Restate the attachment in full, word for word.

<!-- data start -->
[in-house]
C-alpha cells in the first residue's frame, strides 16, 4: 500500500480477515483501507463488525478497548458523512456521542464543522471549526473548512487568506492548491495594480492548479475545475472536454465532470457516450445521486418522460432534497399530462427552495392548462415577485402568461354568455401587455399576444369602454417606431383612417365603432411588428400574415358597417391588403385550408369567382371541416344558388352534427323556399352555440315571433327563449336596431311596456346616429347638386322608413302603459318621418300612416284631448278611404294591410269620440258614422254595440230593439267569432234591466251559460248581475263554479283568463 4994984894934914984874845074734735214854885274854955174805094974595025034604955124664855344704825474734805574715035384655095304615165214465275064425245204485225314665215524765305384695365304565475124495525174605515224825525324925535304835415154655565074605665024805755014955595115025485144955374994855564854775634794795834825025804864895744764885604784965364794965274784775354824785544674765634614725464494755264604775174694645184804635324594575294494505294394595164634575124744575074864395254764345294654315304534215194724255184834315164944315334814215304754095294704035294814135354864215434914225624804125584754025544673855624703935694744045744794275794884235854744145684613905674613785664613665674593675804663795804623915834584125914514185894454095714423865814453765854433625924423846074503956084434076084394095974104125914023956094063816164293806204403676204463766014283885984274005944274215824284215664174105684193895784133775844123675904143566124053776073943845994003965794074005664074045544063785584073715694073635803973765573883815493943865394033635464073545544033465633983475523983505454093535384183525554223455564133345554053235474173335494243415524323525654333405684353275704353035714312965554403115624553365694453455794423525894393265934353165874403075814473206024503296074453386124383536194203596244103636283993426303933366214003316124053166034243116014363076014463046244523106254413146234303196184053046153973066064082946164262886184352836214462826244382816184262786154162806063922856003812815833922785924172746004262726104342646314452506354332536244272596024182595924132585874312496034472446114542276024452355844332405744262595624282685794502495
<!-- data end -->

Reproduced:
[in-house]
C-alpha cells in the first residue's frame, strides 16, 4: 500500500480477515483501507463488525478497548458523512456521542464543522471549526473548512487568506492548491495594480492548479475545475472536454465532470457516450445521486418522460432534497399530462427552495392548462415577485402568461354568455401587455399576444369602454417606431383612417365603432411588428400574415358597417391588403385550408369567382371541416344558388352534427323556399352555440315571433327563449336596431311596456346616429347638386322608413302603459318621418300612416284631448278611404294591410269620440258614422254595440230593439267569432234591466251559460248581475263554479283568463 4994984894934914984874845074734735214854885274854955174805094974595025034604955124664855344704825474734805574715035384655095304615165214465275064425245204485225314665215524765305384695365304565475124495525174605515224825525324925535304835415154655565074605665024805755014955595115025485144955374994855564854775634794795834825025804864895744764885604784965364794965274784775354824785544674765634614725464494755264604775174694645184804635324594575294494505294394595164634575124744575074864395254764345294654315304534215194724255184834315164944315334814215304754095294704035294814135354864215434914225624804125584754025544673855624703935694744045744794275794884235854744145684613905674613785664613665674593675804663795804623915834584125914514185894454095714423865814453765854433625924423846074503956084434076084394095974104125914023956094063816164293806204403676204463766014283885984274005944274215824284215664174105684193895784133775844123675904143566124053776073943845994003965794074005664074045544063785584073715694073635803973765573883815493943865394033635464073545544033465633983475523983505454093535384183525554223455564133345554053235474173335494243415524323525654333405684353275704353035714312965554403115624553365694453455794423525894393265934353165874403075814473206024503296074453386124383536194203596244103636283993426303933366214003316124053166034243116014363076014463046244523106254413146234303196184053046153973066064082946164262886184352836214462826244382816184262786154162806063922856003812815833922785924172746004262726104342646314452506354332536244272596024182595924132585874312496034472446114542276024452355844332405744262595624282685794502495